Brain Tumor Classification using Machine Learning

Free Machine Learning courses with 130+ real-time projects Start Now!!

Deep learning (subfield of machine learning) has gained prominence in almost every field where decision-making is involved in recent years, spanning economics, health care, marketing, and sales. In the field of healthcare, machine learning & deep learning have shown promising results in a variety of fields, namely disease diagnosis with medical imaging, surgical robots, and boosting hospital performance.

One such application of deep learning to detect brain tumors from MRI scan images.

About Brain Tumor Classification Project

In this machine learning project, we build a classifier to detect the brain tumor (if any) from the MRI scan images. By now it is evident that this is a binary classification problem. Examples of such binary classification problems are Spam or Not spam, Credit card fraud (Fraud or Not fraud).

Brain Tumor Classification Dataset

Please download the dataset for brain tumor classification: Brain Tumor Dataset

The images are split into two folders yes and no each containing images with and without brain tumors respectively. There are a total of 253 images.

Tools and Libraries used

Brain tumor detection project uses the below libraries and frameworks:

  • Python – 3.x
  • TensorFlow – 2.4.1
  • Keras – 2.4.0
  • Numpy – 1.19.2
  • Scikit-learn – 0.24.1
  • Matplotlib – 3.3.4
  • OpenCV – 4.5.2

Brain Tumor Project Code

Please download the source code of the brain tumor detection project (which is explained below): Brain Tumor Classification Machine Learning Code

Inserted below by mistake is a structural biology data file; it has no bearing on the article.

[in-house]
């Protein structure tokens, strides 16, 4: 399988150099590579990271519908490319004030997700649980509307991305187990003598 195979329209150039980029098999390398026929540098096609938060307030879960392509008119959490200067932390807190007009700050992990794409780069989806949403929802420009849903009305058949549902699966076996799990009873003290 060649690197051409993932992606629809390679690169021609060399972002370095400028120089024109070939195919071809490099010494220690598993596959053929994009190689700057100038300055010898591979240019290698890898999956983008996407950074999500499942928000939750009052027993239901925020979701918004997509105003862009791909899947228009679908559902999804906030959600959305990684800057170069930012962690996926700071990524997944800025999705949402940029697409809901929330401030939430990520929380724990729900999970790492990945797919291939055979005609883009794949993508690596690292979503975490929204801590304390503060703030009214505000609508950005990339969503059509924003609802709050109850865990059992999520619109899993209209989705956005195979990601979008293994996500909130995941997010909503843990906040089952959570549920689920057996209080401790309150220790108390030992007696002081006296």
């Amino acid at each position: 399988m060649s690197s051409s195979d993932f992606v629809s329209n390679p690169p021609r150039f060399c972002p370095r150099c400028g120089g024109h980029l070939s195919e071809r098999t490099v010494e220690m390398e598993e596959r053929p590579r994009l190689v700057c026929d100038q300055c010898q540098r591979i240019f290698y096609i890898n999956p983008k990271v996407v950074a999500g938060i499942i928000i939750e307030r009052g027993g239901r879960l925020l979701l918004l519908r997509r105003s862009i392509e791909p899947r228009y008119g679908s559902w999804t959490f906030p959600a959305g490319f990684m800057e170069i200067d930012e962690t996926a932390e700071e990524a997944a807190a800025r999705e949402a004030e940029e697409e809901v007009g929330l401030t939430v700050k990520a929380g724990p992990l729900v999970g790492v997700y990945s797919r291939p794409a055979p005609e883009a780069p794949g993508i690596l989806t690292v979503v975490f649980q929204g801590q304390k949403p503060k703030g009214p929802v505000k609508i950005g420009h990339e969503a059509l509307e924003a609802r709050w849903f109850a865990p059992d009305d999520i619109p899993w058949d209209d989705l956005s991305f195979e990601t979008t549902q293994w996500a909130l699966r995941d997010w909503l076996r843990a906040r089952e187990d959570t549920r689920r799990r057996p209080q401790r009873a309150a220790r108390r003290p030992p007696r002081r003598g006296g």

Steps to Develop Brain Tumor Classifier in Machine Learning

Our approach to building the classifier is discussed in the steps:

  1. Perform Exploratory Data Analysis (EDA) on brain tumor dataset
  2. Build a CNN model
  3. Train and Evaluate our model on the dataset

Step 1. Perform Exploratory Data Analysis (EDA)

The brain tumor dataset contains 2 folders “no” and “yes” with 98 and 155 images each. Load the folders containing the images to our current working directory. Using the imutils module, we extract the paths for all the images and store them in a list called image_paths.

from imutils import paths
import matplotlib.pyplot as plt
import argparse
import os
import cv2

# Load the images directories
path = "./Desktop/DataFlair/brain_tumor_dataset"
image_paths = list(paths.list_images(path))

Now, we iterate over each of the paths and extract the directory name (no or yes in our case which acts as the label), and resize the image size to 224×224 pixels. The imread() function of the cv2 module converts brain tumor images to pixel information.

images = []
labels = []

for image_path in image_paths:
    label = image_path.split(os.path.sep)[-2]
    image = cv2.imread(image_path)
    image = cv2.resize(image, (224, 224))